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Historic Locations

Clarence Rockland

Town of Hawkesbury

Hawkesbury

52 - Saint-Alphonse-de-Liguori Church
53 - St. Paul’s Church
54 - Maison de l’île
55 - Higginson House
56 - Former James Ross House
57 - Former Hersey House

52 - Saint-Alphonse-de-Liguori Church
- Église Saint-Alphonse-de-Liguori
c. 1896

470 Main Street East, Hawkesbury, Ontario

Located in the heart of the town, this imposing grey stone church was constructed in 1926 exactly where the first Catholic church of Hawkesbury stood. The latter, built in 1896, burned down in 1924. The two uneven steeples that make the church stand out today were added during the 1930s. The building also has lovely round windows decorated with stained glass and a beautiful rose-window in front.

Map to this location

53 - St. Paul’s Church
- Église St. Paul
c.1870

166 John Street, Hawkesbury, Ontario

The congregation was founded in 1829 under the leadership of Rev. John McLaurin who came from Scotland in 1819. The early services were held in the  L‘Orignal courthouse and in Hawkesbury in the local schoolhouse where Rev. McLaurin was schoolmaster. The present church was built in 1870 at a cost of $2,700.00 and dedicated in January 1871. The early church was heated with two wood stoves prior to 1903. In 1904, a fire caused by the basement furnace, damaged the interior of the church, including the stained glass windows, with the exception of the east window. Replaced memorial windows were dedicated to the memory of the Campbell, Gordon, MacGibbon and Rutherford families.

Map to this location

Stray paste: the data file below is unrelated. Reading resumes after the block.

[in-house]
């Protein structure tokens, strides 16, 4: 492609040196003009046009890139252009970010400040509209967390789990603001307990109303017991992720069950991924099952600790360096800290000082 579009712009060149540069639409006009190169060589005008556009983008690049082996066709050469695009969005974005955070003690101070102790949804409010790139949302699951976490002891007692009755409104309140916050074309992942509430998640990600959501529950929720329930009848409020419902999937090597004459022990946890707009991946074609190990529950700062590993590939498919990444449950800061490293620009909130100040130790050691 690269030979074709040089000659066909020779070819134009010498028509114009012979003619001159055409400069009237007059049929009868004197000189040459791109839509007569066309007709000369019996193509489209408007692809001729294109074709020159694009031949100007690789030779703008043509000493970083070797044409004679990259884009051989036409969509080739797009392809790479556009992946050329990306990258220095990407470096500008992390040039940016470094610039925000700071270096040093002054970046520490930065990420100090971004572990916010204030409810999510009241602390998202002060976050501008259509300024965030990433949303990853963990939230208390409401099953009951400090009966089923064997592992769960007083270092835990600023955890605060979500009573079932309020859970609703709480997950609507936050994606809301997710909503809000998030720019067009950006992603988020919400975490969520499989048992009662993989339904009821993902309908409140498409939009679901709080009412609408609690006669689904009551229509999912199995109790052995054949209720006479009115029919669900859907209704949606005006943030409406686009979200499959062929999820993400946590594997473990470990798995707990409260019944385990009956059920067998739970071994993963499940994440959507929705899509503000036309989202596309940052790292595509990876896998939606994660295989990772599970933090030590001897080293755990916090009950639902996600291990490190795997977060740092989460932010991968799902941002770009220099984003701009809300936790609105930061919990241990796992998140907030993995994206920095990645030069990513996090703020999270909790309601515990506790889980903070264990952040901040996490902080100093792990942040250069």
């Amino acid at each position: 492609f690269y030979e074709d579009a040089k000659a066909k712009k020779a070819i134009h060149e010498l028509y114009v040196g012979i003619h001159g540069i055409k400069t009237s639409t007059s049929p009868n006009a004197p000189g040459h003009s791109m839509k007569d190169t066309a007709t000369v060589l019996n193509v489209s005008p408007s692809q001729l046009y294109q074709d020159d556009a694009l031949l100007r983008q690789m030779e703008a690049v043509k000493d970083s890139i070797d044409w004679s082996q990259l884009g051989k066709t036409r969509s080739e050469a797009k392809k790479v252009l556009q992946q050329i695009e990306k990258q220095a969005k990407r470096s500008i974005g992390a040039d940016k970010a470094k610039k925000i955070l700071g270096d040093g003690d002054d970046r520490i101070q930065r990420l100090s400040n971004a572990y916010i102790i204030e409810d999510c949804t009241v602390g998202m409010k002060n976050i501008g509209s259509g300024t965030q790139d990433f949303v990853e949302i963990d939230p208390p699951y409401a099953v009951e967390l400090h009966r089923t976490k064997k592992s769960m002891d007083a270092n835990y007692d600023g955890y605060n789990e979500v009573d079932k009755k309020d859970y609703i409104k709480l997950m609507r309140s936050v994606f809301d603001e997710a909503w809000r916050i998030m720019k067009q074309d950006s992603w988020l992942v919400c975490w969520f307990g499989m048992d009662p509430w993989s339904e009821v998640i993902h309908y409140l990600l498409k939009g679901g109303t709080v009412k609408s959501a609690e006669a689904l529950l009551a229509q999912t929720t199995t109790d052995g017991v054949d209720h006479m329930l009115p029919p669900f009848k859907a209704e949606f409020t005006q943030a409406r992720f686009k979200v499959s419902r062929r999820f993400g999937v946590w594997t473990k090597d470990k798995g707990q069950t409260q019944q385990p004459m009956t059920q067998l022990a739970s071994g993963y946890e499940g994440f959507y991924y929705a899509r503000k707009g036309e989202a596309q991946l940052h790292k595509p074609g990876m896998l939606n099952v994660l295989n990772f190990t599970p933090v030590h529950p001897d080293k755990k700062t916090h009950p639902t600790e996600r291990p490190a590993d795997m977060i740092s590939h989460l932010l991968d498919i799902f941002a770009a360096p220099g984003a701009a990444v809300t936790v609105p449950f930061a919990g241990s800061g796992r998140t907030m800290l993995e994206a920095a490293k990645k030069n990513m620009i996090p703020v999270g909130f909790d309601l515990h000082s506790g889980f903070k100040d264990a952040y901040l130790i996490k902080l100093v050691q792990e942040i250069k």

54 - Maison de l’île
c. 1810

2 John Street Hawkesbury, Ontario

La maison de l’île du Chenail was built circa 1810 by two brothers, Jack and Robert Hamilton, who established the administrative office for their sawmill there. This building also housed a bank (vault still exists today), an infirmary, a general store and a post office. Historically, this site was the development centre of the Town, making its value even greater. Standing on the only piece of the Chenail Island left, the building is the last remnant of what was the most important Canadian sawmill in the 1870s. The building was designated a historic monument by the Hawkesbury Town Council in 1995. Today, this oldest building in the town is home to Le Chenail Cultural Centre .

Map to this location

55 - Higginson House
- La maison Higginson

517 McGill Street, Hawkesbury, Ontario

This beautiful house, crowned with dormer windows, was built during the second half of the 19th century for James Dandy, a shoe manufacturer. It was named after John W. Higginson who started the first general store in 1820. Aside from being postmaster and owning a telegraph office, Higginson was very much involved in the administration of local schools and the town. The residence, an original due to its octagonal shape, has a lovely veranda decorated with mouldings.

Map to this location

56 - Former James Ross House
- Ancienne maison James Ross
c. 1850

416 McGill Street, Hawkesbury, Ontario

This beautiful stone house was formerly owned by James Ross who was a stone mason and merchant. His family operated the Ross quarry which supplied stone for the Carillon lock and for Fort Henry. His family was also involved in the East Hawkesbury school for 2 decades.
In 1954, Noël Berthiaume bought this lovely home on McGill Street and opened the Salon Funéraire Noël Funeral Home Ltée.Ltd. After the death of Noël in 1969, his wife Armande maintained the operation of the funeral home thus ensuring the transfer of the company to the third generation.  Their three sons, René, Yves and Robert became licenced funeral directors and René’s son Jean-René became the fourth generation to join the family business which first began in 1896.

Map to this location

57 - Former Hersey House
- Ancienne maison Hersey
c. 1846

382 McGill Street, Hawkesbury, Ontario

Among the early settlers whose lives were identified with this place were two brothers Charles and Z. S. M. Hersey from Leicester, Mass. The former came here about 1819, the latter in 1830. Both were in partnership in the mercantile business for a number of years and Charles operated a tannery for a long time. Z. S. M. Hersey became manager of the McGill Street estate and subsequently purchased the House.

Map to this location